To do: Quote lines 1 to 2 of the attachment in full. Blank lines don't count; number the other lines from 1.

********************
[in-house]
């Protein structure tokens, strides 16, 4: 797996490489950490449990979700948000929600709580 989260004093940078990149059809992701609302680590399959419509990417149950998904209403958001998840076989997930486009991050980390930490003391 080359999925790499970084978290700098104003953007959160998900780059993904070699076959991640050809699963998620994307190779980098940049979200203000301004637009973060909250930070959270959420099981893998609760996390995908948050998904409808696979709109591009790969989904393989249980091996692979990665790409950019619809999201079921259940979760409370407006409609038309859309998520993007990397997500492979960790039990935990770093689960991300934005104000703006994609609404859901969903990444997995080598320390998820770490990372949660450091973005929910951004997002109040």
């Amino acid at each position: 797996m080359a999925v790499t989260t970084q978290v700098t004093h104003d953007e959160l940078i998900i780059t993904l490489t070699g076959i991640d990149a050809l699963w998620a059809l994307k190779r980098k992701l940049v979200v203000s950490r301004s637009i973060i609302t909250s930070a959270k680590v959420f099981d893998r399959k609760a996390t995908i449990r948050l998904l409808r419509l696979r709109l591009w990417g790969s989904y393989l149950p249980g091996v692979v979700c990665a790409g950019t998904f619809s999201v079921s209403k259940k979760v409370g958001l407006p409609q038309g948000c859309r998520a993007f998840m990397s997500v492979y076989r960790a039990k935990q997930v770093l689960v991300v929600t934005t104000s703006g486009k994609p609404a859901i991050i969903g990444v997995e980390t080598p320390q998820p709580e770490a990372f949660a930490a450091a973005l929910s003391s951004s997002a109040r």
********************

[in-house]
């Protein structure tokens, strides 16, 4: 797996490489950490449990979700948000929600709580 989260004093940078990149059809992701609302680590399959419509990417149950998904209403958001998840076989997930486009991050980390930490003391 080359999925790499970084978290700098104003953007959160998900780059993904070699076959991640050809699963998620994307190779980098940049979200203000301004637009973060909250930070959270959420099981893998609760996390995908948050998904409808696979709109591009790969989904393989249980091996692979990665790409950019619809999201079921259940979760409370407006409609038309859309998520993007990397997500492979960790039990935990770093689960991300934005104000703006994609609404859901969903990444997995080598320390998820770490990372949660450091973005929910951004997002109040």